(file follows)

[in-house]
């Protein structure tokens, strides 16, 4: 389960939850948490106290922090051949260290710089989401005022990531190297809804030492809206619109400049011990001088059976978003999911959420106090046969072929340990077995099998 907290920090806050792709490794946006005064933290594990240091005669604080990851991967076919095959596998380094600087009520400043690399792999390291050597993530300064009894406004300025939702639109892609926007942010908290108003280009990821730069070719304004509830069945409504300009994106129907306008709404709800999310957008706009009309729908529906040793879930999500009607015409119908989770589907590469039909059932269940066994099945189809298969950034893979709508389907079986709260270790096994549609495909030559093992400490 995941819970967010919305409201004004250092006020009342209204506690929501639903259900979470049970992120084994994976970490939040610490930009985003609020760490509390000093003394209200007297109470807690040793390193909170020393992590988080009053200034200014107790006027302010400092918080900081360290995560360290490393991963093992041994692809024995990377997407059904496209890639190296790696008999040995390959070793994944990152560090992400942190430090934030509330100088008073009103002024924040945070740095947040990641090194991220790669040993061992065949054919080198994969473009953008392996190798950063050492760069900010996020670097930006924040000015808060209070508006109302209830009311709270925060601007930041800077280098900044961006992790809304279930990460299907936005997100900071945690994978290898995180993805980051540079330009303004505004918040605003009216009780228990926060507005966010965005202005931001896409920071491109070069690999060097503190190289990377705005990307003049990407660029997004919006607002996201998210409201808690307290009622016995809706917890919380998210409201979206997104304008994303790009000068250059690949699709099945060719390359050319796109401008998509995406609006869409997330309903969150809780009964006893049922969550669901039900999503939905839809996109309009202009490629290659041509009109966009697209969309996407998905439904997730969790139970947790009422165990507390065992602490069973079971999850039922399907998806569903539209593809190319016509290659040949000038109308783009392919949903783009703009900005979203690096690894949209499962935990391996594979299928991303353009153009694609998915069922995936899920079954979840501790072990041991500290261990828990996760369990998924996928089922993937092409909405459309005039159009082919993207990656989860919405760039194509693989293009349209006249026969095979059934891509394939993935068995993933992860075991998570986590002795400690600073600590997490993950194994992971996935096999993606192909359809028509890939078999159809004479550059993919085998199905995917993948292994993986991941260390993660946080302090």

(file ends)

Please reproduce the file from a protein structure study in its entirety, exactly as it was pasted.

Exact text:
[in-house]
């Protein structure tokens, strides 16, 4: 389960939850948490106290922090051949260290710089989401005022990531190297809804030492809206619109400049011990001088059976978003999911959420106090046969072929340990077995099998 907290920090806050792709490794946006005064933290594990240091005669604080990851991967076919095959596998380094600087009520400043690399792999390291050597993530300064009894406004300025939702639109892609926007942010908290108003280009990821730069070719304004509830069945409504300009994106129907306008709404709800999310957008706009009309729908529906040793879930999500009607015409119908989770589907590469039909059932269940066994099945189809298969950034893979709508389907079986709260270790096994549609495909030559093992400490 995941819970967010919305409201004004250092006020009342209204506690929501639903259900979470049970992120084994994976970490939040610490930009985003609020760490509390000093003394209200007297109470807690040793390193909170020393992590988080009053200034200014107790006027302010400092918080900081360290995560360290490393991963093992041994692809024995990377997407059904496209890639190296790696008999040995390959070793994944990152560090992400942190430090934030509330100088008073009103002024924040945070740095947040990641090194991220790669040993061992065949054919080198994969473009953008392996190798950063050492760069900010996020670097930006924040000015808060209070508006109302209830009311709270925060601007930041800077280098900044961006992790809304279930990460299907936005997100900071945690994978290898995180993805980051540079330009303004505004918040605003009216009780228990926060507005966010965005202005931001896409920071491109070069690999060097503190190289990377705005990307003049990407660029997004919006607002996201998210409201808690307290009622016995809706917890919380998210409201979206997104304008994303790009000068250059690949699709099945060719390359050319796109401008998509995406609006869409997330309903969150809780009964006893049922969550669901039900999503939905839809996109309009202009490629290659041509009109966009697209969309996407998905439904997730969790139970947790009422165990507390065992602490069973079971999850039922399907998806569903539209593809190319016509290659040949000038109308783009392919949903783009703009900005979203690096690894949209499962935990391996594979299928991303353009153009694609998915069922995936899920079954979840501790072990041991500290261990828990996760369990998924996928089922993937092409909405459309005039159009082919993207990656989860919405760039194509693989293009349209006249026969095979059934891509394939993935068995993933992860075991998570986590002795400690600073600590997490993950194994992971996935096999993606192909359809028509890939078999159809004479550059993919085998199905995917993948292994993986991941260390993660946080302090």